Mission: Survive second year. Complete

It has been almost one year since my last blog post … which gives you insight into how the second year of my PhD (and life in general) has been: BUSY.

I’m not a fan of long blog posts so I will try to summarise the last year as best as possible …

I guess that’s why they call them the (second year) blues …

So the beginning of 2nd year started out pretty rocky with erratic thermostats almost destroying everything (I’m not even exaggerating). I won’t dwell on the details because its all sorted now but that is definitely one of the hardest things to cope with in scientific research … the fact that some things are completely out of your control. During this period, which can only be described as a “shitemare”, I learned that sometimes you just need to take a moment, walk away from the lab (potentially have a 5 minute tactical cry) and talk to your supervisor. Talking to your supervisor is so important. She rationalised everything that I thought was an absolute disaster and showed me that things aren’t actually that bad. And, lets face it, if things really are bad, you wanna let your supervisor know …

California dreamin’

One highlight of second year was getting the opportunity to head out to LA for a month to work with Dr Patrick Ferree in Claremont Colleges. It was nice to have a change of environment (ALL THE SUNSHINE!) and see how other labs work. The department in Edinburgh is big with lots of people and always busy but in Claremont, the lab group is small and everything is contained within one space. I also got to spend sometime outdoors looking for mealybugs on the numerous citrus trees, which, in the Californian sunshine, is not a bad deal.

I also just found out that I got some more funding to return to California in February for fieldwork with Isabelle Vea, who is joining our lab as a Post-Doc at the beginning of next year. We are going to travel up the Californian Coast looking for different species of mealybugs! It will definitely be nice to escape Edinburgh’s winter time and I look forward to seeing my Claremont friends again.

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Claremont Campus, May 2016

Sicily Scale Shenanigans

In June, I got to visit Catania, Sicily with Andrés to attend the unfortunately acronym-ed ISSIS 2016 (International Symposium on Scale Insect Studies). We both presented talks on the first day and had time to explore Mt Etna and surrounding city. The food was amazing! Probably the best food I’ve had in any country I’ve visited. I also managed to get some interesting bug bites that I will not post pictures of …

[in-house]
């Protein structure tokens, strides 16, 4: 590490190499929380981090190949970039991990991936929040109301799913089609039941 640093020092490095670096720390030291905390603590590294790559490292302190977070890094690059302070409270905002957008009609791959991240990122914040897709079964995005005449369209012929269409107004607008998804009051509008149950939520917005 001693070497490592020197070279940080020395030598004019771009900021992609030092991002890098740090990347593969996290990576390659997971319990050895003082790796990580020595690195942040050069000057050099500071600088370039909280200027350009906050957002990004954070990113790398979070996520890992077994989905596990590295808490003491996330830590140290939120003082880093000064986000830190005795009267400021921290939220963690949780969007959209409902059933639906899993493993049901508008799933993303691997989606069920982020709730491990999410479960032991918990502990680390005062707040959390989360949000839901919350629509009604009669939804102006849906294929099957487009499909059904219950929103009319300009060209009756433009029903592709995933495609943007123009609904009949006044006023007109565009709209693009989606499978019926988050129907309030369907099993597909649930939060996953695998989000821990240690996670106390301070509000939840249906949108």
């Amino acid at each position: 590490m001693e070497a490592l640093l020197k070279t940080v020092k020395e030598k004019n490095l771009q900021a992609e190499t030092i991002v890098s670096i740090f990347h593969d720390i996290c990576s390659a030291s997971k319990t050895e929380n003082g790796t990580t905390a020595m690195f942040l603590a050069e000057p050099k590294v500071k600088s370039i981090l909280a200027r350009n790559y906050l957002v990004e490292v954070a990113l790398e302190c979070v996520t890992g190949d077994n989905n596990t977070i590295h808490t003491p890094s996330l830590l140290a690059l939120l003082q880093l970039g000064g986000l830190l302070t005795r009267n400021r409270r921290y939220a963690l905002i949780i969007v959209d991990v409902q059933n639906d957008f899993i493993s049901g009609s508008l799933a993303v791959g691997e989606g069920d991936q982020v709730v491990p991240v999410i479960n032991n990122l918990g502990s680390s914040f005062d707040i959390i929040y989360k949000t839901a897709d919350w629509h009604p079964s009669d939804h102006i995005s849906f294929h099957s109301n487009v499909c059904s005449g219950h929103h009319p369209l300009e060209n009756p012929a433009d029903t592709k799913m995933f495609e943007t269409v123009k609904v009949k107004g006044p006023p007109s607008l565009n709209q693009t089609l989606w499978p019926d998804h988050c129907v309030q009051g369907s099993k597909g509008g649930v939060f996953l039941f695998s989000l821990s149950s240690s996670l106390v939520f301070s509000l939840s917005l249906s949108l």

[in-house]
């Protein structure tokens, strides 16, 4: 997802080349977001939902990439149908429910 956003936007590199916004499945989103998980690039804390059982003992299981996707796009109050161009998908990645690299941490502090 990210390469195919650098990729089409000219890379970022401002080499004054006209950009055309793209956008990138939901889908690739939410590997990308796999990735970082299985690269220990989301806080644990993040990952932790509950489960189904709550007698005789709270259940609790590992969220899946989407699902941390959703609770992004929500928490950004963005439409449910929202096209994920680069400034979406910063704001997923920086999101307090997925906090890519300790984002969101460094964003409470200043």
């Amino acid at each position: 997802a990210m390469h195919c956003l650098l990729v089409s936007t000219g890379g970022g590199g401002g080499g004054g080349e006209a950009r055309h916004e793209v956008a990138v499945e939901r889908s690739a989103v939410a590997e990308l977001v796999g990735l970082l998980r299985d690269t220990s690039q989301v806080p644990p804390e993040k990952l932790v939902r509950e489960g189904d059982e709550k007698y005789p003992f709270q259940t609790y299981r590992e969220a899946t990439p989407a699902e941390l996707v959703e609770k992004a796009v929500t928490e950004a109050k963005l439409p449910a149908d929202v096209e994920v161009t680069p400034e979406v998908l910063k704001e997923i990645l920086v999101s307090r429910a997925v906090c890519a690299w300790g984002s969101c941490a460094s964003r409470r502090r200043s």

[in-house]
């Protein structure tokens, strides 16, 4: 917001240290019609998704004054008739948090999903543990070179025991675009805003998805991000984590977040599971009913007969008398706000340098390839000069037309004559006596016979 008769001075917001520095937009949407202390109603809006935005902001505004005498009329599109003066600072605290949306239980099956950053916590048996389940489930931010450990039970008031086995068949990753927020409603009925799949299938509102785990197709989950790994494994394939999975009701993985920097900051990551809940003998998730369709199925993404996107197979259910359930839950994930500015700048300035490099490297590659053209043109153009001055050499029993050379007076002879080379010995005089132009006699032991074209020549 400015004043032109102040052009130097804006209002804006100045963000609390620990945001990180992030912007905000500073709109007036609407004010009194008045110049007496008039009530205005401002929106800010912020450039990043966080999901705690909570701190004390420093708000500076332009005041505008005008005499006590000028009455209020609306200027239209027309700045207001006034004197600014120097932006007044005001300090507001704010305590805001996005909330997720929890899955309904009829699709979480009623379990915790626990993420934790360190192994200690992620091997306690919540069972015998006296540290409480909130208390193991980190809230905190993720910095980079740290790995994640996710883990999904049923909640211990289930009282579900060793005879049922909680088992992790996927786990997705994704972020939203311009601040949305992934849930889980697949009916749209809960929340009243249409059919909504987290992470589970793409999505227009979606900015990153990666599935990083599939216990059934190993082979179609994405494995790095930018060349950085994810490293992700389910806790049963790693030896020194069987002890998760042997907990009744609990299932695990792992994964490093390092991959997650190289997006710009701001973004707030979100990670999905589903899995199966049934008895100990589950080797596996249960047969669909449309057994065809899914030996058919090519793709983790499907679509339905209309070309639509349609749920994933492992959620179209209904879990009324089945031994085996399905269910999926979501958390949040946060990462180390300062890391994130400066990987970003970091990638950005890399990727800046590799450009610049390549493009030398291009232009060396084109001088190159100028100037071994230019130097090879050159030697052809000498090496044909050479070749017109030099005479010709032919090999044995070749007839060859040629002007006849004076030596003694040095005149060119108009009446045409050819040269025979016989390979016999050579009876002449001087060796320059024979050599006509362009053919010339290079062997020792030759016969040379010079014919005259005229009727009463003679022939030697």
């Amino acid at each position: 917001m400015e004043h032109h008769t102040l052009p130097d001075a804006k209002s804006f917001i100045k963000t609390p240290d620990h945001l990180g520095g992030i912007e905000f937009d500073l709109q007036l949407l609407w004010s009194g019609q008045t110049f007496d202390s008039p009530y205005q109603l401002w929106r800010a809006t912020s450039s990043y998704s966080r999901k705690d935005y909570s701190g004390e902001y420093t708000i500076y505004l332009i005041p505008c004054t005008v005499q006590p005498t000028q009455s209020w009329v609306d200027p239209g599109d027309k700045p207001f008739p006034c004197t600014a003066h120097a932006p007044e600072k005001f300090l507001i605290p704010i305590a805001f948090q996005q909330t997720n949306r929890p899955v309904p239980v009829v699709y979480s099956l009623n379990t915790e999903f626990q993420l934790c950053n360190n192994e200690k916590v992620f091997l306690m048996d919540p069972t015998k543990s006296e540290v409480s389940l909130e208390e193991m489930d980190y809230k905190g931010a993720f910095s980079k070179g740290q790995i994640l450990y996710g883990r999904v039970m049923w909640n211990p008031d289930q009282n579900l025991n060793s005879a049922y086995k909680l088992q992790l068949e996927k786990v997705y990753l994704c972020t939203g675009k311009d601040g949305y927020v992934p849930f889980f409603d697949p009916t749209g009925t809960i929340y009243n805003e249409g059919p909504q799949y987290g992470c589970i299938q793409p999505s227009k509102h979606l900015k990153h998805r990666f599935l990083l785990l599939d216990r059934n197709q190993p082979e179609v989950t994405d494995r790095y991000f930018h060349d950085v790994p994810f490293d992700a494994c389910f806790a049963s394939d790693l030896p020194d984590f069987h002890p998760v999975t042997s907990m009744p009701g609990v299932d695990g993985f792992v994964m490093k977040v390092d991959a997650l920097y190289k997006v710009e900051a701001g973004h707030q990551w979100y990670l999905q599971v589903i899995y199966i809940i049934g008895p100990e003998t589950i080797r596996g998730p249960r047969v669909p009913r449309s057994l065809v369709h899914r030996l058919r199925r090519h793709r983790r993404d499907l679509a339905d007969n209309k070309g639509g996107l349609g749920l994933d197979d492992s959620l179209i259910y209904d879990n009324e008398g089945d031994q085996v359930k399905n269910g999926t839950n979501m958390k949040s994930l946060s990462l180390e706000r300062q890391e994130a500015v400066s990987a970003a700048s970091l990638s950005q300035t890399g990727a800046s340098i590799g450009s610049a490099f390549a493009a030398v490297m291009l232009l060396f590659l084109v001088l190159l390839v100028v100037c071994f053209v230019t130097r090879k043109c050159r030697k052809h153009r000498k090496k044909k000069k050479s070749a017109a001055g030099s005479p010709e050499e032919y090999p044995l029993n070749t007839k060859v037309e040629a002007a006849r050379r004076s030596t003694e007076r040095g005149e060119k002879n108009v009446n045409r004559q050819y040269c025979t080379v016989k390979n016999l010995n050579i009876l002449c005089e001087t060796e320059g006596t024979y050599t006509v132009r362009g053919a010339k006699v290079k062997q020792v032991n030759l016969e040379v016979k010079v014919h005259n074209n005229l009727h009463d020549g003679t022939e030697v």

It was interesting to present my research to an audience made up mostly of researchers who would describe themselves as entomologists rather than geneticists. It really gave me a different perspective. Also, it was nice to go to a conference where no one talks about Drosophila … (I kid, Drosophila are awesome. I’m just jealous of those wonderfully annotated genomes!).

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“Scientists” ISSIS 2016.

BioPOD

I’ve always enjoyed science communication and love working with the BioPOD team at Edinburgh University (http://www.ed.ac.uk/biology/news-events/biopod). This year the team won the University of Edinburgh’s Recognising Excellence Award for Public Engagement! This definitely encouraged us to push forward with releasing more episodes and we are also organising a special live event later this year …

 

Those are some brief highlights, lowlights and average-lights from my second year experience. Overall, its been pretty eventful both at work and personally but I definitely tried to learn from every experience I’ve had… especially the bad ones!  Second year was rounded off with a weekend away in Cullen with friends from the department. I think it was good for everyone to be pried away from the labs/desks of Ashworth and just have fun by the seaside!

 

Till next time …

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We survived another year of research with only mild signs of mental exhaustion …
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